On a remote island in the Canadian Arctic, researchers discover the wreckage of a mysterious World War II-era aircraft, a discovery that forces the Russian Federation into a shocking admission. The unmarked plane is a Soviet strategic bomber that disappeared with its crew more than fifty years ago while carrying two metric tons of weaponized anthrax.
Desperate to prevent a political and diplomatic firestorm, the U.S. president dispatches a Covert-One team led by Lieutenant Colonel Jon Smith to the crash site. But others have reached the frigid, windswept island first, including an international arms dealer and his crew of vicious mercenaries. As for the Russians, they are lying: a second, even deadlier secret rests within the hulk of the lost bomber, a secret the Russians are willing to kill to protect. Trapped in a polar wilderness, Smith and his team find themselves fighting a savage war on two front--against an enemy they can see and another hiding within their own ranks.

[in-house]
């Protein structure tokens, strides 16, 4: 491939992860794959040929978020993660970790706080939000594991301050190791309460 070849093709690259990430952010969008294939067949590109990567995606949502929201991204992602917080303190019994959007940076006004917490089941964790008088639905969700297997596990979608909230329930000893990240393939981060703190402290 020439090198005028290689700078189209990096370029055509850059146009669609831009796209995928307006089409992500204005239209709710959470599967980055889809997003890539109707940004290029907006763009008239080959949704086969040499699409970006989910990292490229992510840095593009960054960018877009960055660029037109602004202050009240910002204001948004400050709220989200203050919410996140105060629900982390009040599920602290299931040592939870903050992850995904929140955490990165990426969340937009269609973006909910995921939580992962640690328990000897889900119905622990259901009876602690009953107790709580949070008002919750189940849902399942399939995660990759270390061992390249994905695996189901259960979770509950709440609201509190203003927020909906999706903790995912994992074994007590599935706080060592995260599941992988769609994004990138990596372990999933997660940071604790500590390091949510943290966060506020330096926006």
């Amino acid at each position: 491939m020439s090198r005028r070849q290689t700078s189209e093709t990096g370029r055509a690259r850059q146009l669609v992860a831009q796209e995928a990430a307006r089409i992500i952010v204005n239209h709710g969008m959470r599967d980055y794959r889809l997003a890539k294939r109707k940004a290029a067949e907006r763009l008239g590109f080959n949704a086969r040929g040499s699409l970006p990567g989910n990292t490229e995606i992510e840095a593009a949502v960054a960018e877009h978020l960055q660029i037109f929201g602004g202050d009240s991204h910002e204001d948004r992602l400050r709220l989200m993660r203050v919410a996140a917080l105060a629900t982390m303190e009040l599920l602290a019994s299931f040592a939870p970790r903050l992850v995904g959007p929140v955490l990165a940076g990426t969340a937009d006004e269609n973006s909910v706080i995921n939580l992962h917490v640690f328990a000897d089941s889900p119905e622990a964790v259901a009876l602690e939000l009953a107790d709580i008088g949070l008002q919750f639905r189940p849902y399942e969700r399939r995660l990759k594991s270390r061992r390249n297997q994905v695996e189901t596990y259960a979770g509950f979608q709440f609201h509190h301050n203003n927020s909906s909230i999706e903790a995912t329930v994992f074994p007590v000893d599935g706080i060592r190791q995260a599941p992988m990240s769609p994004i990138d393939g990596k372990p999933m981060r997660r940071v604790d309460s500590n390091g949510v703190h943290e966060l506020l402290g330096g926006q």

Ponderous prose and a less than credible plot-line weigh down Cobb's Covert-One novel, the seventh in a series (The Hades Factor, etc.) based on a concept created by the late Robert Ludlum. After the chance discovery of a crashed aircraft in the Arctic Circle, the Russians, who are on the verge of signing a landmark antiterrorism pact with the United States, inform President Samuel Castilla that it's a Soviet plane that went down in the 1950s while carrying a ton of weaponized anthrax. Castilla, who suspects that there's more to the story than the Russians are letting on, orders series Jonathan Smith, chief operative for the shadowy Covert-One intelligence service, and his team to investigate. Two women whose field skills are matched by their physical attractiveness join Smith, setting up predictable situations when they fall into the hands of the bad guys. Veteran thriller fans are likely to find the underlying premise behind the Russians' duplicity unconvincing.